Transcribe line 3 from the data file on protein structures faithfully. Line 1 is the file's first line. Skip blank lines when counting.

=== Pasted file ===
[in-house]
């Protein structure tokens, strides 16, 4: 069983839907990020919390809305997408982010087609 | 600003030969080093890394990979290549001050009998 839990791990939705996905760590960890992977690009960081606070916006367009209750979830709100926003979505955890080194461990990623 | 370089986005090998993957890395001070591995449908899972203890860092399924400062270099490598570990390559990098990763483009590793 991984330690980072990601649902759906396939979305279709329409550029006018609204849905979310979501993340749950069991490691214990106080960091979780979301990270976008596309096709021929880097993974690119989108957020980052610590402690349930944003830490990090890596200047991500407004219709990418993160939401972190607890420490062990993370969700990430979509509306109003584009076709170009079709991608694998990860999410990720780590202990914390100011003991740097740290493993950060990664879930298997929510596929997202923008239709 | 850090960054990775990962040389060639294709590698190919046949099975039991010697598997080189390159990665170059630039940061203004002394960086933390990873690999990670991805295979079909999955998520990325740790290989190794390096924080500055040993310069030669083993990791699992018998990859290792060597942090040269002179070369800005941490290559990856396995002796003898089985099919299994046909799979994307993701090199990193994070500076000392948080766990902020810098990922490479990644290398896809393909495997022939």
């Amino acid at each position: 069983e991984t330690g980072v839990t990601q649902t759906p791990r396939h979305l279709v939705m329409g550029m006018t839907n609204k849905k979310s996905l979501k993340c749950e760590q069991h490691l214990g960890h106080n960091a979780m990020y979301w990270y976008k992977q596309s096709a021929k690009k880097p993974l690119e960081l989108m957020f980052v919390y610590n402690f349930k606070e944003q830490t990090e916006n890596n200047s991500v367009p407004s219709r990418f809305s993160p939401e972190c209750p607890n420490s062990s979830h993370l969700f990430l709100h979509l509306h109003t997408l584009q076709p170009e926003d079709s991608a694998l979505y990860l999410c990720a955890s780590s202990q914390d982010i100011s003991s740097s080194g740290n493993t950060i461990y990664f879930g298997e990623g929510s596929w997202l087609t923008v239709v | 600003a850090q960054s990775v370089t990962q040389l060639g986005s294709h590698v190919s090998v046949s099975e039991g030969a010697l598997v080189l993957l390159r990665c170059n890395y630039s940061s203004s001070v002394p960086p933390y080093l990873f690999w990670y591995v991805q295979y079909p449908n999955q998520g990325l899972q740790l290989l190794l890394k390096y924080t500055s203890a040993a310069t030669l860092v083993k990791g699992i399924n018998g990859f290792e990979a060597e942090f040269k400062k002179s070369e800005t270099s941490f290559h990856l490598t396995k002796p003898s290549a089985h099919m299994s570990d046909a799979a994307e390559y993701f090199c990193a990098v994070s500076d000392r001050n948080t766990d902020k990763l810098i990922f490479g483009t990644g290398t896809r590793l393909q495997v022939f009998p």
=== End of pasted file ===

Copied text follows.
């Amino acid at each position: 069983e991984t330690g980072v839990t990601q649902t759906p791990r396939h979305l279709v939705m329409g550029m006018t839907n609204k849905k979310s996905l979501k993340c749950e760590q069991h490691l214990g960890h106080n960091a979780m990020y979301w990270y976008k992977q596309s096709a021929k690009k880097p993974l690119e960081l989108m957020f980052v919390y610590n402690f349930k606070e944003q830490t990090e916006n890596n200047s991500v367009p407004s219709r990418f809305s993160p939401e972190c209750p607890n420490s062990s979830h993370l969700f990430l709100h979509l509306h109003t997408l584009q076709p170009e926003d079709s991608a694998l979505y990860l999410c990720a955890s780590s202990q914390d982010i100011s003991s740097s080194g740290n493993t950060i461990y990664f879930g298997e990623g929510s596929w997202l087609t923008v239709v | 600003a850090q960054s990775v370089t990962q040389l060639g986005s294709h590698v190919s090998v046949s099975e039991g030969a010697l598997v080189l993957l390159r990665c170059n890395y630039s940061s203004s001070v002394p960086p933390y080093l990873f690999w990670y591995v991805q295979y079909p449908n999955q998520g990325l899972q740790l290989l190794l890394k390096y924080t500055s203890a040993a310069t030669l860092v083993k990791g699992i399924n018998g990859f290792e990979a060597e942090f040269k400062k002179s070369e800005t270099s941490f290559h990856l490598t396995k002796p003898s290549a089985h099919m299994s570990d046909a799979a994307e390559y993701f090199c990193a990098v994070s500076d000392r001050n948080t766990d902020k990763l810098i990922f490479g483009t990644g290398t896809r590793l393909q495997v022939f009998p």